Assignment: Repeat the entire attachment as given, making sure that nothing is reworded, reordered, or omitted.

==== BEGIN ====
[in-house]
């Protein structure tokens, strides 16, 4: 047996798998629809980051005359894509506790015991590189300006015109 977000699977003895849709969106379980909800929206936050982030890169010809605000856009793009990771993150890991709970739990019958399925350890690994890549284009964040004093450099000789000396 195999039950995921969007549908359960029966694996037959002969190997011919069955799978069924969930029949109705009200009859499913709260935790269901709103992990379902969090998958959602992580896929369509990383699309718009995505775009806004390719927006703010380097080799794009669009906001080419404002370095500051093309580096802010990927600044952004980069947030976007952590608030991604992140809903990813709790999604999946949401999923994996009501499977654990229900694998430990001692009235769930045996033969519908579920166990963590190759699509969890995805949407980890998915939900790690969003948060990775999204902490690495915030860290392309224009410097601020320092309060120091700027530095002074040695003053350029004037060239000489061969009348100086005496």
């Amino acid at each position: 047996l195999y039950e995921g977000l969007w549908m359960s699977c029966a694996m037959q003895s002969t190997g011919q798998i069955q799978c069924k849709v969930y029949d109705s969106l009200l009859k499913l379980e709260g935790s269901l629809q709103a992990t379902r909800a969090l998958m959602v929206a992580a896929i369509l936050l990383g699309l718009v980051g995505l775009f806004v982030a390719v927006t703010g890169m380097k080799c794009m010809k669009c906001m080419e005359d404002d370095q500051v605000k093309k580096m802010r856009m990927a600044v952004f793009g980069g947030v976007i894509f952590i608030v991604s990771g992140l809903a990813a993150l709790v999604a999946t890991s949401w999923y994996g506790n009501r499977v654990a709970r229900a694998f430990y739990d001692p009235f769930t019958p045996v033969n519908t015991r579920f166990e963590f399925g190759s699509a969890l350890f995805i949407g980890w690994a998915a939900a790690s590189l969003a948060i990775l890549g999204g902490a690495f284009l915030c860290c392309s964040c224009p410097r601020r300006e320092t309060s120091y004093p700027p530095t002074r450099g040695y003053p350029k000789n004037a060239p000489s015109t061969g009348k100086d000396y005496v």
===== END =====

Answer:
[in-house]
């Protein structure tokens, strides 16, 4: 047996798998629809980051005359894509506790015991590189300006015109 977000699977003895849709969106379980909800929206936050982030890169010809605000856009793009990771993150890991709970739990019958399925350890690994890549284009964040004093450099000789000396 195999039950995921969007549908359960029966694996037959002969190997011919069955799978069924969930029949109705009200009859499913709260935790269901709103992990379902969090998958959602992580896929369509990383699309718009995505775009806004390719927006703010380097080799794009669009906001080419404002370095500051093309580096802010990927600044952004980069947030976007952590608030991604992140809903990813709790999604999946949401999923994996009501499977654990229900694998430990001692009235769930045996033969519908579920166990963590190759699509969890995805949407980890998915939900790690969003948060990775999204902490690495915030860290392309224009410097601020320092309060120091700027530095002074040695003053350029004037060239000489061969009348100086005496």
């Amino acid at each position: 047996l195999y039950e995921g977000l969007w549908m359960s699977c029966a694996m037959q003895s002969t190997g011919q798998i069955q799978c069924k849709v969930y029949d109705s969106l009200l009859k499913l379980e709260g935790s269901l629809q709103a992990t379902r909800a969090l998958m959602v929206a992580a896929i369509l936050l990383g699309l718009v980051g995505l775009f806004v982030a390719v927006t703010g890169m380097k080799c794009m010809k669009c906001m080419e005359d404002d370095q500051v605000k093309k580096m802010r856009m990927a600044v952004f793009g980069g947030v976007i894509f952590i608030v991604s990771g992140l809903a990813a993150l709790v999604a999946t890991s949401w999923y994996g506790n009501r499977v654990a709970r229900a694998f430990y739990d001692p009235f769930t019958p045996v033969n519908t015991r579920f166990e963590f399925g190759s699509a969890l350890f995805i949407g980890w690994a998915a939900a790690s590189l969003a948060i990775l890549g999204g902490a690495f284009l915030c860290c392309s964040c224009p410097r601020r300006e320092t309060s120091y004093p700027p530095t002074r450099g040695y003053p350029k000789n004037a060239p000489s015109t061969g009348k100086d000396y005496v």